Though people often feel they are emotionally attuned to their romantic partner, new research has found little evidence that couples regularly experience the same emotional states simultaneously.
The study, published in Journal of Personality and Social Psychology, was the first to systematically examine whether emotions between partners were interconnected.
“People experience, share and regulate emotions most often and most intensely in their close relationships,” said study author Laura Sels of Katholieke Universiteit Leuven in Belgium.
“How others understand and respond to these emotions is critical for both the individual’s well-being and the quality of the relationship. I am interested in these exact processes, and ultimately in how we could improve them.”
Sels and her colleagues conducted three studies to investigate emotional interdependence in romantic couples.
In the first study, 79 couples discussed several health-related topics and then watched a video of the conversation while they recalled their emotional experience second-by-second with a rating dial. But fewer than half of the couples displayed substantially more emotional interdependence than “pseudocouples” — which the researchers generated by randomly combining participants.
In the second study, 50 couples completed an emotion questionnaire 10 times a day for a week using a smartphone app. Both partners reported their emotions at the same time, but were asked not to communicate with each other about their questions and answers.
The researchers found evidence that couples’ emotions tended to fluctuate together, but there was a large variance among couples. In other words, some couple appeared to have a fairly high level of emotional interdependence, but others did not.
For their third study, the researchers combined the methodologies of the first two studies and recruited another 101 couples. Despite the larger sample size, the researchers still found little evidence for emotional interdependence.
“We found that direct emotional connections between partners have small to moderate effects, are difficult to observe with the existing methods in most couples, may not generalize across studies, and do not seem to be an indicator of closeness of a relationship,” the researchers concluded.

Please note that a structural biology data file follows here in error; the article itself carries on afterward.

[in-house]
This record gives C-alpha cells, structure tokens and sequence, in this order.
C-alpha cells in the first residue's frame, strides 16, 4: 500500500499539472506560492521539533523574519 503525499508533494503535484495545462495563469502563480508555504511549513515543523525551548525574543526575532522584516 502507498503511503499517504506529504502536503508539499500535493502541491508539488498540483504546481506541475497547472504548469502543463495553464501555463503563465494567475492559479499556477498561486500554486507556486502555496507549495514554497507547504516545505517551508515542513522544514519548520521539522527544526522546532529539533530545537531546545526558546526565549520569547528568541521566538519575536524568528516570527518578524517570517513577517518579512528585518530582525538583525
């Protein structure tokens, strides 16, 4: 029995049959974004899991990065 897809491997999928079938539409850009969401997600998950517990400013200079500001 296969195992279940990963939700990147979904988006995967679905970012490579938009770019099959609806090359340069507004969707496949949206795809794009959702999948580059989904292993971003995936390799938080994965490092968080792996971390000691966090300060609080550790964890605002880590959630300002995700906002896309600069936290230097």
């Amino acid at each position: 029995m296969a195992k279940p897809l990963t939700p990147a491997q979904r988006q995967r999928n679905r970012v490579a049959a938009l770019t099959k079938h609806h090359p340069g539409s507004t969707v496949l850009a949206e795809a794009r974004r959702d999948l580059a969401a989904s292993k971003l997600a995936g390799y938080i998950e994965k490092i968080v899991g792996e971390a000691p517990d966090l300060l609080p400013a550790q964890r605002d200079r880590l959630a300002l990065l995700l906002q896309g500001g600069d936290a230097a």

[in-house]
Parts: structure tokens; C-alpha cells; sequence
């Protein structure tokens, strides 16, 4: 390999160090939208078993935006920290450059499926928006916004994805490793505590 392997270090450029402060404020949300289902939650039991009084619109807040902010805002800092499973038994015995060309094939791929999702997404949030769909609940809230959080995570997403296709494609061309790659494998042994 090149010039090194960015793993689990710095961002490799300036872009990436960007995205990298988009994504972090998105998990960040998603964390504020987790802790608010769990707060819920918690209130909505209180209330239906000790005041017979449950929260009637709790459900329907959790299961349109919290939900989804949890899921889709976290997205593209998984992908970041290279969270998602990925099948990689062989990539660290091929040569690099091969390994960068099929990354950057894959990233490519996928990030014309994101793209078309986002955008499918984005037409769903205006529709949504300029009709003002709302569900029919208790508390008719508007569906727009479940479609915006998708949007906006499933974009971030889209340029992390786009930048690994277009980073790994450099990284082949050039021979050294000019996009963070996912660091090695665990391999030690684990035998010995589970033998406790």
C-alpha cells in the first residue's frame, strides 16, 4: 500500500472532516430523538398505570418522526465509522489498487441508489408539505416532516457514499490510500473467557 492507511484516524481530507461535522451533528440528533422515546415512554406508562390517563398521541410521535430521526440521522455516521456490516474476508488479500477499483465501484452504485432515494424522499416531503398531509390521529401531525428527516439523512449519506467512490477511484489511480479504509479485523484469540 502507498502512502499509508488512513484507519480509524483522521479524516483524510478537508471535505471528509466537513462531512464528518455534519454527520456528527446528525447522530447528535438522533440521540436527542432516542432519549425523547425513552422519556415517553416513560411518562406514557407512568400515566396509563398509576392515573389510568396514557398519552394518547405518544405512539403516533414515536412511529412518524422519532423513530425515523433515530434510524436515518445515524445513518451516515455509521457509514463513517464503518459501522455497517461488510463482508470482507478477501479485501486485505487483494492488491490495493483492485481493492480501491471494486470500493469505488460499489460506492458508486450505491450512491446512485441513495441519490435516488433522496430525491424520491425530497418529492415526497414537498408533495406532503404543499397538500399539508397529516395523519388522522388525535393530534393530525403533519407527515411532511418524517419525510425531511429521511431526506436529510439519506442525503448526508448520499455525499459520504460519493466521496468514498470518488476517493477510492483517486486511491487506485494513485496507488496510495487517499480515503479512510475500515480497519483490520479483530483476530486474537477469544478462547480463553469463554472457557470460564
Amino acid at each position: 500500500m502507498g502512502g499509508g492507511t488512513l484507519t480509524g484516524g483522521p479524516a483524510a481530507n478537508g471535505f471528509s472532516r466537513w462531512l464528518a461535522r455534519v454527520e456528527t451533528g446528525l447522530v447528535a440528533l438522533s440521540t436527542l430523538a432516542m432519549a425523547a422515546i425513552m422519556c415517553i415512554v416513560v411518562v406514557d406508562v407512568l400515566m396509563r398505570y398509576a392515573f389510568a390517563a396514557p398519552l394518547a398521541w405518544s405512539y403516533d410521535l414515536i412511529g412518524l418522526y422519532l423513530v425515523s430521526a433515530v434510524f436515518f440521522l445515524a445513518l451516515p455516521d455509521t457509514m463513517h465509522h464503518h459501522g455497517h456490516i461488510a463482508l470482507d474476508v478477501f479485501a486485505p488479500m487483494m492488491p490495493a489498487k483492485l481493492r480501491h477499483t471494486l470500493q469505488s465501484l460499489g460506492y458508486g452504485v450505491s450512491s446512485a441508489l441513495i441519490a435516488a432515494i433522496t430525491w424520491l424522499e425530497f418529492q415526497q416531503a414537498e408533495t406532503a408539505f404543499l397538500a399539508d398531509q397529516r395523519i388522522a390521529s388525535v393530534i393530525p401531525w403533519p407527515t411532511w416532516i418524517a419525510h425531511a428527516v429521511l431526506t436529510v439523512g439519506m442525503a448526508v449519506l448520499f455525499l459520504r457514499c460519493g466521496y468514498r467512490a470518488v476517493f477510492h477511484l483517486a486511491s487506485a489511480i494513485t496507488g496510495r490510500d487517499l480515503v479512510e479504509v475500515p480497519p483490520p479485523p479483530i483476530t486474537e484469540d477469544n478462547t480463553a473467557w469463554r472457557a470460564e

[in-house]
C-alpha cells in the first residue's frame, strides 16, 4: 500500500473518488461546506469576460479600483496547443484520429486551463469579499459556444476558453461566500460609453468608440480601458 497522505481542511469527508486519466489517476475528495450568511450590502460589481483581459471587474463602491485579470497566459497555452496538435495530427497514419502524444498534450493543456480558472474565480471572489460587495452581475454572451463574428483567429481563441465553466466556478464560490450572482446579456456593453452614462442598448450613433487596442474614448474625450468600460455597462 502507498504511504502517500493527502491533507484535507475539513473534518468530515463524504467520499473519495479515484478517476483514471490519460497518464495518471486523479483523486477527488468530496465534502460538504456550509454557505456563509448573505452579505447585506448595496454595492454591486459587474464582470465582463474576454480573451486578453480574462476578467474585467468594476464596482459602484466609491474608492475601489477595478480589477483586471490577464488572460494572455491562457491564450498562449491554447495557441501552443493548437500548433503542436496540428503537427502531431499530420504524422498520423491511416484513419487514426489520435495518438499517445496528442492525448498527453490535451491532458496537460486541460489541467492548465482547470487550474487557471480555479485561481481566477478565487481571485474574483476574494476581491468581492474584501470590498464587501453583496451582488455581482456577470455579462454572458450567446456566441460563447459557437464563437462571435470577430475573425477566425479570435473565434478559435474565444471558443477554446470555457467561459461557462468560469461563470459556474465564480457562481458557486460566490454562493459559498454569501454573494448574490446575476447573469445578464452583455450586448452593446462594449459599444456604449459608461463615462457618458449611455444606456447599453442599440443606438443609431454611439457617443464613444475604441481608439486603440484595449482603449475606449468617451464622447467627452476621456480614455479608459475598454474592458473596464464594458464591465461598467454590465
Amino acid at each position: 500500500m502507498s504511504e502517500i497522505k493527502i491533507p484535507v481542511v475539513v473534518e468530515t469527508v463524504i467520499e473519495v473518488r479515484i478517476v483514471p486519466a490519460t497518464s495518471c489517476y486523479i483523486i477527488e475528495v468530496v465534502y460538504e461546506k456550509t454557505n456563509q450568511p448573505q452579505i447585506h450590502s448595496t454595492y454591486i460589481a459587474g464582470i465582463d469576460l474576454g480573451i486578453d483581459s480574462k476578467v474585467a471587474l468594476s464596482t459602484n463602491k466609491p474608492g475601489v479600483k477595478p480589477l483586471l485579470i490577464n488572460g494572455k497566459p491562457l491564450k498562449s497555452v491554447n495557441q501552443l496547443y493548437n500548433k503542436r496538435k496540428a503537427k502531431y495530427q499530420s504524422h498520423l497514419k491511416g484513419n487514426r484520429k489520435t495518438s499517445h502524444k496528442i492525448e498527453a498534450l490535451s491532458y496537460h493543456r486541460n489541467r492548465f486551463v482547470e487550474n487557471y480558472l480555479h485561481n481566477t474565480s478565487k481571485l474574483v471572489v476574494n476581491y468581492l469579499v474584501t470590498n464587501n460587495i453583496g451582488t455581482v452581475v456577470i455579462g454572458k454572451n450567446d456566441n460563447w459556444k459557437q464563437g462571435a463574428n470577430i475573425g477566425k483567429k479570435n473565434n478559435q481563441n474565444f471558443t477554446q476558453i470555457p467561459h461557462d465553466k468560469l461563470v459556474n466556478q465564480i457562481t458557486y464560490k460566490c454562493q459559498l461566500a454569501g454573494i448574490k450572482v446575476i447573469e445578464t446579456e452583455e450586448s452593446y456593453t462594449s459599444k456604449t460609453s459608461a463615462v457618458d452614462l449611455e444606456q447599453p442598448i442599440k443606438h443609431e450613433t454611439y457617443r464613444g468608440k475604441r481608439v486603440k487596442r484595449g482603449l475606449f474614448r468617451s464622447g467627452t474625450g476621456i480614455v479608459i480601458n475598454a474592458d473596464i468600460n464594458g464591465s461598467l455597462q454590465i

Surprisingly, the findings indicated that the amount of time that partners spent together did not seem to have much influence on emotional interdependence.
“The idea that people in close relationships by default become emotionally attuned to each other might seem intuitively logical and appealing but, as always, the truth seems more complex and ambiguous. Although partners undoubtedly impact each other extensively in numerous domains, this does not necessarily result in direct linkages between their emotions,” Sels told PsyPost.
“In light of these findings, we hypothesized in other recent work that while real emotional interdependence may only characterize close relationships in specific contexts, perceived interdependence may perhaps be more prevalent and relevant for well-being. We indeed found preliminary evidence for this.”
That study, published in Social Psychological and Personality Science, found that couples’ perceived emotional similarity predicted how much love people felt for their partner.
“Supporting the role of perceptions rather than actual experiences, we found that emotional similarity had to be detected before exerting an effect on closeness, and also over-perceiving similarities had beneficial effects in daily life,” Sels explained.
The study, “The Occurrence and Correlates of Emotional Interdependence in Romantic Relationships“, was authored by Laura Sels, Jed Cabrieto, Emily Butler, Harry Reis, Eva Ceulemans, and Peter Kuppens.